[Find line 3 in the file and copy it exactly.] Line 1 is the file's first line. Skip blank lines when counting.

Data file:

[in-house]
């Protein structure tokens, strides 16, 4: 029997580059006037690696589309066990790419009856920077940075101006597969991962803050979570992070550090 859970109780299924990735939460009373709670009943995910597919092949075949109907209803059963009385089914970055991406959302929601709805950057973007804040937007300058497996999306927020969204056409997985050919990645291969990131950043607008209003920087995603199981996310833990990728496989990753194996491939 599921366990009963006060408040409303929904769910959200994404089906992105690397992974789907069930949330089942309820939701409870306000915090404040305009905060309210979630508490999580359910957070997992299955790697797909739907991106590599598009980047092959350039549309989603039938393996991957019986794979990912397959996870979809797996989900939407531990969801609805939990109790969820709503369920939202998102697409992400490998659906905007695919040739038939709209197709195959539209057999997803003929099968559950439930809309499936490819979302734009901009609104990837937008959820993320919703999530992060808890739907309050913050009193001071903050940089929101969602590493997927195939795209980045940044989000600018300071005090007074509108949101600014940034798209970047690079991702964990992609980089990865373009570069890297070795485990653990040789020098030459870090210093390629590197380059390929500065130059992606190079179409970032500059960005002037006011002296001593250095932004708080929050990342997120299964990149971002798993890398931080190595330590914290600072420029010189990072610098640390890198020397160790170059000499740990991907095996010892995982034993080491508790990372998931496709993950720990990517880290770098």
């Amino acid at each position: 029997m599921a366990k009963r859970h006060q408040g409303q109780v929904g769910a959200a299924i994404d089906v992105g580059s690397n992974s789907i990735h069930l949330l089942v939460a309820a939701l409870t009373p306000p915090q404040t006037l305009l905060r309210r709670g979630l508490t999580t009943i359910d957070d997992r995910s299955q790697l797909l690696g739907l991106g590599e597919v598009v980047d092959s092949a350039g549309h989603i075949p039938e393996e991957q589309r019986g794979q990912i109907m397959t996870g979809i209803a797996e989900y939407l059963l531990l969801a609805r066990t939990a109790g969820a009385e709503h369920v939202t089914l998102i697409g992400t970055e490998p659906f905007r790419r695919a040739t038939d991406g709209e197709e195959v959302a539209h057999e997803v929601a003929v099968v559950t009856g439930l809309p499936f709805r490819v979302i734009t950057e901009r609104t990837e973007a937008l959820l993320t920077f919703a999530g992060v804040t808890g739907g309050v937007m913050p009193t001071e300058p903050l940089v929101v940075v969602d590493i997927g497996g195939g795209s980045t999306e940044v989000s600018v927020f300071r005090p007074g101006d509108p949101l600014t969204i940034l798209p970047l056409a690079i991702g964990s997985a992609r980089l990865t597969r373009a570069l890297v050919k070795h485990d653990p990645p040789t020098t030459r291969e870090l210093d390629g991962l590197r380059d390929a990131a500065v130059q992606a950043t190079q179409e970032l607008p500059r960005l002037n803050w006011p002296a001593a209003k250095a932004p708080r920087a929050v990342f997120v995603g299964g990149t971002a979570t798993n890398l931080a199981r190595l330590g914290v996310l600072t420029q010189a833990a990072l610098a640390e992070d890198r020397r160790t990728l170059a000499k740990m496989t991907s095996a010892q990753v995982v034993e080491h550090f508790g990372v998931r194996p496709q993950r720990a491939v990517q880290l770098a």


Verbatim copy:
């Amino acid at each position: 029997m599921a366990k009963r859970h006060q408040g409303q109780v929904g769910a959200a299924i994404d089906v992105g580059s690397n992974s789907i990735h069930l949330l089942v939460a309820a939701l409870t009373p306000p915090q404040t006037l305009l905060r309210r709670g979630l508490t999580t009943i359910d957070d997992r995910s299955q790697l797909l690696g739907l991106g590599e597919v598009v980047d092959s092949a350039g549309h989603i075949p039938e393996e991957q589309r019986g794979q990912i109907m397959t996870g979809i209803a797996e989900y939407l059963l531990l969801a609805r066990t939990a109790g969820a009385e709503h369920v939202t089914l998102i697409g992400t970055e490998p659906f905007r790419r695919a040739t038939d991406g709209e197709e195959v959302a539209h057999e997803v929601a003929v099968v559950t009856g439930l809309p499936f709805r490819v979302i734009t950057e901009r609104t990837e973007a937008l959820l993320t920077f919703a999530g992060v804040t808890g739907g309050v937007m913050p009193t001071e300058p903050l940089v929101v940075v969602d590493i997927g497996g195939g795209s980045t999306e940044v989000s600018v927020f300071r005090p007074g101006d509108p949101l600014t969204i940034l798209p970047l056409a690079i991702g964990s997985a992609r980089l990865t597969r373009a570069l890297v050919k070795h485990d653990p990645p040789t020098t030459r291969e870090l210093d390629g991962l590197r380059d390929a990131a500065v130059q992606a950043t190079q179409e970032l607008p500059r960005l002037n803050w006011p002296a001593a209003k250095a932004p708080r920087a929050v990342f997120v995603g299964g990149t971002a979570t798993n890398l931080a199981r190595l330590g914290v996310l600072t420029q010189a833990a990072l610098a640390e992070d890198r020397r160790t990728l170059a000499k740990m496989t991907s095996a010892q990753v995982v034993e080491h550090f508790g990372v998931r194996p496709q993950r720990a491939v990517q880290l770098a």